Once you’ve completed your automotive repair training, and have a year or two of service experience under your belt, the next step in your career may be to open your own mechanic shop, making the leap from technician to owner.
To get there, you will need to understand the major differences between working as a technician, and serving the public in your own shop.
One of the major considerations is of course – how much money will you need to make it happen?
Expenses for Opening a Mechanic Shop
Unless you have access to unlimited amounts of cash, it makes sense to plan ahead for opening your own shop while you work for another shop or automotive dealer. This allows you to acquire the basic equipment you will need over time, taking advantage of good deals on new or even used equipment such as:
- Diagnostic equipment
- Brake lathe
- Jacks and jack stands
- Mechanic tools
- Vehicle lifts
The more you can purchase in advance, the less money you will need for opening the shop when the time comes. It’s important to have your own equipment as opposed to paying outside services to do tasks that you can accomplish in your shop, as that will eat into your profits. Check out this video from Garage Rehab to get an idea of what we are talking about.
You don’t have to pay top dollar to have quality, reliable equipment. Taking the time to locate name brands with little wear can pay off considerably. Items like brake lathes and vehicle lifts will last for years. Another shop that no longer needs them, or is going out of business, can be your opportunity to pick them up for pennies on the dollar.
Depending on the services you expect to provide, furnish your shop with the right equipment to do the job efficiently and profitably.
So What Will It Really Cost to Open Your Auto Repair Shop?
Not every mechanic shop performs every type of service, so these are basic guidelines on what you can expect to spend to get an auto repair shop up and running:
- Insurance - $ 4,000/year
- Essential tools - $ 15,000
- Lifts (installed) - $ 4,000 each
- Diagnostic machines/equipment - $ 5,000 – $ 10,000 – partially dependent on services provided
- Rent – this can vary widely, depending on the size of the shop, location, and even geographic area, but you certainly want to be convenient to your expected customer base.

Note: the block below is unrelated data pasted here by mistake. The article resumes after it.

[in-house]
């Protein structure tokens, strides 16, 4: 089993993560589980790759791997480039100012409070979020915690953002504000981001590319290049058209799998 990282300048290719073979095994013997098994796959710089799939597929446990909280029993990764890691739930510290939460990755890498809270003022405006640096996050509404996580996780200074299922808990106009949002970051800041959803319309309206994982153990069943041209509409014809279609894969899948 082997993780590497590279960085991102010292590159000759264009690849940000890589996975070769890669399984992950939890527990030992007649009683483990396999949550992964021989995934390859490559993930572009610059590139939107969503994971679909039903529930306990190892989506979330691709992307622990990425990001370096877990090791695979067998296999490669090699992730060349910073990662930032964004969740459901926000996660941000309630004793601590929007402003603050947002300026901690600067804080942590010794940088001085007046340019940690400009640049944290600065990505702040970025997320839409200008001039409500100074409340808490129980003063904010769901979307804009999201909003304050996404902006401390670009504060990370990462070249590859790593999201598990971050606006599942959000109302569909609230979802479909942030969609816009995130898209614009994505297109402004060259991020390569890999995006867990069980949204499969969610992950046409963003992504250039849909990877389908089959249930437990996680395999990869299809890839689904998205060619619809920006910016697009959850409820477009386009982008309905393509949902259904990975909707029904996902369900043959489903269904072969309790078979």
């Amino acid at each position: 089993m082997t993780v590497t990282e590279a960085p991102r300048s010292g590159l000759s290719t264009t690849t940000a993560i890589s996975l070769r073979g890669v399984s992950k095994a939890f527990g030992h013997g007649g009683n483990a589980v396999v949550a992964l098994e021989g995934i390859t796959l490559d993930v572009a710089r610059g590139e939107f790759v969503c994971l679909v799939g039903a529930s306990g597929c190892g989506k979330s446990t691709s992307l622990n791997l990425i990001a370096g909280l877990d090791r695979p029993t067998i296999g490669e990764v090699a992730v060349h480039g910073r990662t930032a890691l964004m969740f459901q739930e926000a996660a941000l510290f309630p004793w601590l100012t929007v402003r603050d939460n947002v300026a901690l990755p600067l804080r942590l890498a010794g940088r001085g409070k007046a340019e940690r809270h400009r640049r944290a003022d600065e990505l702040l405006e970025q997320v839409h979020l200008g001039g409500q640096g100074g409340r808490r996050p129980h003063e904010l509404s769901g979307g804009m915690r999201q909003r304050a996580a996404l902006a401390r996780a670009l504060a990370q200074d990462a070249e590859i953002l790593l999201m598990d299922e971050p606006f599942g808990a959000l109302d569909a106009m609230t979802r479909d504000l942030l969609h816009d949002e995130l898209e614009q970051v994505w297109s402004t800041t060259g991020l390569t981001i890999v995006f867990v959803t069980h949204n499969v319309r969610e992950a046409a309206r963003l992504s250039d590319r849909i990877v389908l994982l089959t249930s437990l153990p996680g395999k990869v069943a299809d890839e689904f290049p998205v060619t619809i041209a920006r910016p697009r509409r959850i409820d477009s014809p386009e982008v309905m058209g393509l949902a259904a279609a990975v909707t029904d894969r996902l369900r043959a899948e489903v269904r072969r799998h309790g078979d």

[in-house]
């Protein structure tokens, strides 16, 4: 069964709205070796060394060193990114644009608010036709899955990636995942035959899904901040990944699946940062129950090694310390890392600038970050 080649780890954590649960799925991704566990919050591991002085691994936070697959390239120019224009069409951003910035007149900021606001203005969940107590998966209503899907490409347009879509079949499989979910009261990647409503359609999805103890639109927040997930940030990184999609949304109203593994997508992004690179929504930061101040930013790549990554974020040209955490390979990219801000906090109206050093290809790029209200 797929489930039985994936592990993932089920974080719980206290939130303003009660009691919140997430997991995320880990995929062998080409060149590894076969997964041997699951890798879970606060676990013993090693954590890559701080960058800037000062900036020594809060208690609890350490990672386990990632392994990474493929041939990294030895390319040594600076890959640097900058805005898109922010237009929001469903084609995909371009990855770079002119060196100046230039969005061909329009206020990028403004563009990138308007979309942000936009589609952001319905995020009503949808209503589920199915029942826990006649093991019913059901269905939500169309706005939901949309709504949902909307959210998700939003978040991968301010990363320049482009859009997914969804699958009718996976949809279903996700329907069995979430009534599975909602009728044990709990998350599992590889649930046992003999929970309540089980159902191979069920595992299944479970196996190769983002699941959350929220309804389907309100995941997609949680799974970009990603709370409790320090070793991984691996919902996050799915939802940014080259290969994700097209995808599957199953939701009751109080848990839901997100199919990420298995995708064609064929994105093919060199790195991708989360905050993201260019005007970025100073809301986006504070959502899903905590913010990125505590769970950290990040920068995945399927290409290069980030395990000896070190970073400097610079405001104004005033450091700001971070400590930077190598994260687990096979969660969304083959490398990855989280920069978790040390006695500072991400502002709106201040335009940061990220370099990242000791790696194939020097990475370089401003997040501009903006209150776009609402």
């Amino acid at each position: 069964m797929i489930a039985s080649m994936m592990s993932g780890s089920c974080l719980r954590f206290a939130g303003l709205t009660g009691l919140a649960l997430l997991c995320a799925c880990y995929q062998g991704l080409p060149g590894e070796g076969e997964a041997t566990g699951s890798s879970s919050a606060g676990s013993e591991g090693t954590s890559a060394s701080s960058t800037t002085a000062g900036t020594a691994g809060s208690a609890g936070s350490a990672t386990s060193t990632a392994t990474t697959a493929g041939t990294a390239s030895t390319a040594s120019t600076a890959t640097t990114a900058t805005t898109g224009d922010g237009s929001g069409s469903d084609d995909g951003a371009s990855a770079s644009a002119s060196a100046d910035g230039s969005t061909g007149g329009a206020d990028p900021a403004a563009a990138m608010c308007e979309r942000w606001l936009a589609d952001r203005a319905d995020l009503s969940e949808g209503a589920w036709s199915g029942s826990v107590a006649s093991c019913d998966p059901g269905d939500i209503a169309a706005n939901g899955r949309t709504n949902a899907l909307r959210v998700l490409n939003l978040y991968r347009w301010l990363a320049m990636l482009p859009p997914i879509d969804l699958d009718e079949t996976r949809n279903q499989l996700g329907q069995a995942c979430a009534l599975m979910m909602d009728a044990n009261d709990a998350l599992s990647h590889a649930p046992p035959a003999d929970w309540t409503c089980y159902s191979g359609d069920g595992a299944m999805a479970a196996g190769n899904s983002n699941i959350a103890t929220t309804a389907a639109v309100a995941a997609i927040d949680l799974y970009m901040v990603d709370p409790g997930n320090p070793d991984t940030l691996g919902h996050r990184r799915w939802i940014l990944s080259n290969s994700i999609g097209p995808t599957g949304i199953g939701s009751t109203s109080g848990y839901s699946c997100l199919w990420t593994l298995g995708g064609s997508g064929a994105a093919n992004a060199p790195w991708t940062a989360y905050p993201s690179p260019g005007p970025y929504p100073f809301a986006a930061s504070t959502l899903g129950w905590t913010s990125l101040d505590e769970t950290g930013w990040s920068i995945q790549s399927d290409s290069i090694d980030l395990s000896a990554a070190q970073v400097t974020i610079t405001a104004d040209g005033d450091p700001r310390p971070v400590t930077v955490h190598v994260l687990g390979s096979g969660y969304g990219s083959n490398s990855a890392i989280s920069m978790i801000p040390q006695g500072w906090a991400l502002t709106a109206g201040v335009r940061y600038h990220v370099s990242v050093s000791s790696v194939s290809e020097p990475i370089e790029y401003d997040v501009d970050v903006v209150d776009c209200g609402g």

If you plan to specialize in what services you offer, your needs may vary (need for more or fewer diagnostic machines, air conditioning service equipment, transmission jacks, engine lifts).
Other Expenses to Consider
There are many other thoughts to factor into the cost of opening your mechanic shop:
Business permits – find out if your locality requires permits for your operation, and any inspections that may be required.
Labor – even if you’re a one-man operation, you may need help with manning the phones, handling billing and customer accounts, balancing the bank statements, or even maintaining the workshop. Don’t underestimate the cost (and value) of hiring additional manpower to keep the shop running efficiently.
Certifications – many shops advertise that their mechanics are ASE-certified. This may not be important to you initially, but gaining and keeping up certifications could add to your perceived value to customers.
Advertising – you may be the greatest mechanic around, but no one will know you’re there if you don’t get the word out. With your own auto repair business, you now have marketing responsibilities. You may want to invest in newspaper advertisements, distributing coupons for reduced-price oil changes, and even creation of a web site that makes your presence known. Check out this article to get a better idea on how to market your shop.
Remember that word of mouth is one of your most valuable marketing tools. Referrals from satisfied customers will bring their friends and family members to your shop.
Be Prepared for the Unexpected
Once you’re running your own mechanic shop, you need to be prepared for more than just problems with repairing your customers’ vehicles:
- Customers who don’t pay on time
- Unexpected time off for your workers, due to sick days, vacations, etc.
- Peak and slow business periods (fluctuations in demand for your services – put away some cash from busy periods to help make it through the lean times)
Remember that even a great cook may not be successful at running a restaurant. Make sure you’re prepared as a mechanic to handle the demands of running a business efficiently.
Is there anything we missed? What do you think are important factors that we may have missed when opening up a shop?Let us know!